More than 300 hoof trimmers, experts and allied industry supporters teamed up to tackle some of the toughest issues facing dairy animal foot health during the 2016 Hoof Health Conference held in Atlanta, Georgia, Feb. 17-20.
“It was all about gaining tools to be great ambassadors of hoof health and cow welfare and to network with other trimmers from all over the world,” Jamie Sullivan said. The trimmer from Manitoba recently took over the reins as the Hoof Trimmers Association (HTA) president, succeeding fellow Canadian Vic Daniel.
The four-day event, hosted by HTA, featured a full lineup of distinguished speakers representing research, academia, veterinary practice and the food industry. Together, they confronted the issue of lameness.
Jennifer Walker, Dean Foods’ director of dairy stewardship, noted that nearly a quarter of dairy cows are classified as “clinically lame” and called trimmers to action by encouraging a collaborative approach with their dairy clients.
“We have to get together with the team and decide what we want to accomplish,” she said. “Change can happen, and it needs to happen if we are going to improve the welfare of dairy animals on our farms.”
Bringing an international perspective to the conversation was Sara Pedersen. The veterinarian and hoof health consultant from the United Kingdom honed in on chronic claw lesions such as wall ulcers, necrotic toe and axial wall cracks.
Though labeled as “non-healing” lesions, Pedersen has seen treatment successfully improve cow welfare and rebound productivity. The challenge is convincing dairy owners to invest in treatment. “It’s time to change the name,” she stated. “We can heal a [non-healing] lesion, and we can do it pretty quickly.”
Jan Shearer from Iowa State University discussed wound healing in further depth, pointing out that some topical treatments like tetracycline and copper sulfate can actually cause further irritation and delay recovery. “We don’t think those are probably the best things to use,” he said.
Shearer also shared results from surveys of HTA members and veterinarians regarding the treatment of claw lesions. He found that the majority of trimmers and many vets are taking the following actions when warranted: Avoid damaging the hoof’s corium, use foot blocks to relieve weight-bearing from injured claws, bandage or wrap claw lesions and use topical treatments on lesions.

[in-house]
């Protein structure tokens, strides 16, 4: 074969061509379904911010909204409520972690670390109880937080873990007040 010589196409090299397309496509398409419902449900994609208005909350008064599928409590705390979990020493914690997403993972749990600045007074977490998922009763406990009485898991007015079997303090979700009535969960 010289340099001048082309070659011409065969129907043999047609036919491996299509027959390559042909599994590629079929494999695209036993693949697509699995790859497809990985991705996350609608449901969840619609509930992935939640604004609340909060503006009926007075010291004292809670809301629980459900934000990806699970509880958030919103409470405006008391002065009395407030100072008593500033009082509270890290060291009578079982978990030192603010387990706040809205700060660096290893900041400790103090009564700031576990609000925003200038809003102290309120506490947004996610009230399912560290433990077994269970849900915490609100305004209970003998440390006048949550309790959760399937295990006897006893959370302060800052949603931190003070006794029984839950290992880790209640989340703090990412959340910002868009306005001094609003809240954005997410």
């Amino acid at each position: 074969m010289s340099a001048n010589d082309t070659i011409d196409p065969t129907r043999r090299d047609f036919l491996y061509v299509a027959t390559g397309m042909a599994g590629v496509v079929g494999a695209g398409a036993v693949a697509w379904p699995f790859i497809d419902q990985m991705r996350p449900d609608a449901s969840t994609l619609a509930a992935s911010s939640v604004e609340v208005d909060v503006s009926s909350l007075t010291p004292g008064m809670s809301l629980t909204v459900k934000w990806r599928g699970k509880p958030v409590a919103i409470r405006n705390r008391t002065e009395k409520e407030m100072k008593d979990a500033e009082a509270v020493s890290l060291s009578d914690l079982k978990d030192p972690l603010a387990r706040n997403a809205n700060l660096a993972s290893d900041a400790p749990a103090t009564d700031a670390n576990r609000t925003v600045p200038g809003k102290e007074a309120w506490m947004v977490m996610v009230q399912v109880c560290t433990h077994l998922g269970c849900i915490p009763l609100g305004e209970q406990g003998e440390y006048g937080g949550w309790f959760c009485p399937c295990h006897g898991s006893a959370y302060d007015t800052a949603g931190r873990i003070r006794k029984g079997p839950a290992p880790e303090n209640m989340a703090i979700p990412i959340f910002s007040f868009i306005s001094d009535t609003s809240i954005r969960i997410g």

However, Gerard Kramer reminded attendees that, starting next year, tetracycline as a topical treatment for hoof lesions will only be available through a veterinary prescription. His research has looked at residues of the drug showing up in milk.
Even though Kramer found detectable levels in milk from treated cows to be below the legal limit, he emphasized that food integrity must be at the forefront for both the trimmer and the dairyman. “We are in an era where food safety counts,” he said.
Kramer also reported on a study of trimming methods held during the 2014 Hoof Health Conference. Forty-four trimmers worked on five cadaver feet each, and measurements and methods were recorded.
He found most were using the functional trimming method, while others used the white-line method, a combination or the Kansas method. The majority of participants were trimming at the appropriate length and sole thickness, though he did observe some overtrimming of the walls.
In HTA business, Vic Larson from Minnesota assumed the role of president-elect, while Gary Buchholz from Michigan was selected as secretary. Christopher Weingart from Massachusetts joined the board as a director-at-large.
Looking ahead, Sullivan believes he and his peers must recognize their role in reducing lameness and improving dairy animal welfare.
“Even though as hoof trimmers we always need to be sharpening our skills in our trade, and that will always be a key part of HTA, I see our organization becoming a vital part of delivering the message of preventative strategies for lameness at the farm level,” he said.
“I think as hoof trimmers we can be key in starting more collaboration among vets, nutritionists, farm personnel and other farm advisers.” PD
PHOTO 1: It wasn’t all play and no work in Atlanta for the hoof trimmers, who participated in live cattle trimming and equipment demonstrations. Photo provited by HTA.
PHOTO 2: Sara Pedersen, Jennifer Walker and dairyman Henry Holtmann joined together for a unique panel that addressed collaboration among the dairyman, trimmer, veterinarian and food industry. Photo by Peggy Coffeen.
PHOTO 3: The Hoof Trimmers Association (HTA) hosted the Hoof Health Conference in Atlanta in February. Photo provided by HTA.
PHOTO 4: The Hoof Health Conference was a family affair for Georgia trimmer Blake Hendrix, his wife, Joleen, and daughter Ruby Jo. Photo by Peggy Coffeen.
PHOTO 5: HTA President Jamie Sullivan shared his organization’s objectives, stating, “Our main goal is to do all we can to help improve lameness and welfare within the industry by equipping our members with the latest information and training.” Photo by Peggy Coffeen.
PHOTO 6: Three-month-old Nico, son of Jake and Ashley Konstabel of New York, proudly promoted his daddy’s hoof trimming service. Photo by Peggy Coffeen.
PHOTO 7: Trimmers enjoyed the antics of Progressive Dairyman’s “Manure Spreader,” Florida dairyman and comedian Tim Moffett. He is pictured here with Dana Casto and Cheryl Mohn from Udder Tech. Photo by Peggy Coffeen.
PHOTO 8: More than 30 companies displayed the latest in hoof health technology at the trade show. Photo by Peggy Coffeen.
PHOTO 9: Outgoing HTA President Vic Daniel served as the “hoof referee” during demonstrations and trimming discussions. “A hoof trimmer has to act as a referee in the game of foot health among the animal, the environment, farm management and goals,” he stated. Photo provided by HTA.
- Progressive Dairyman
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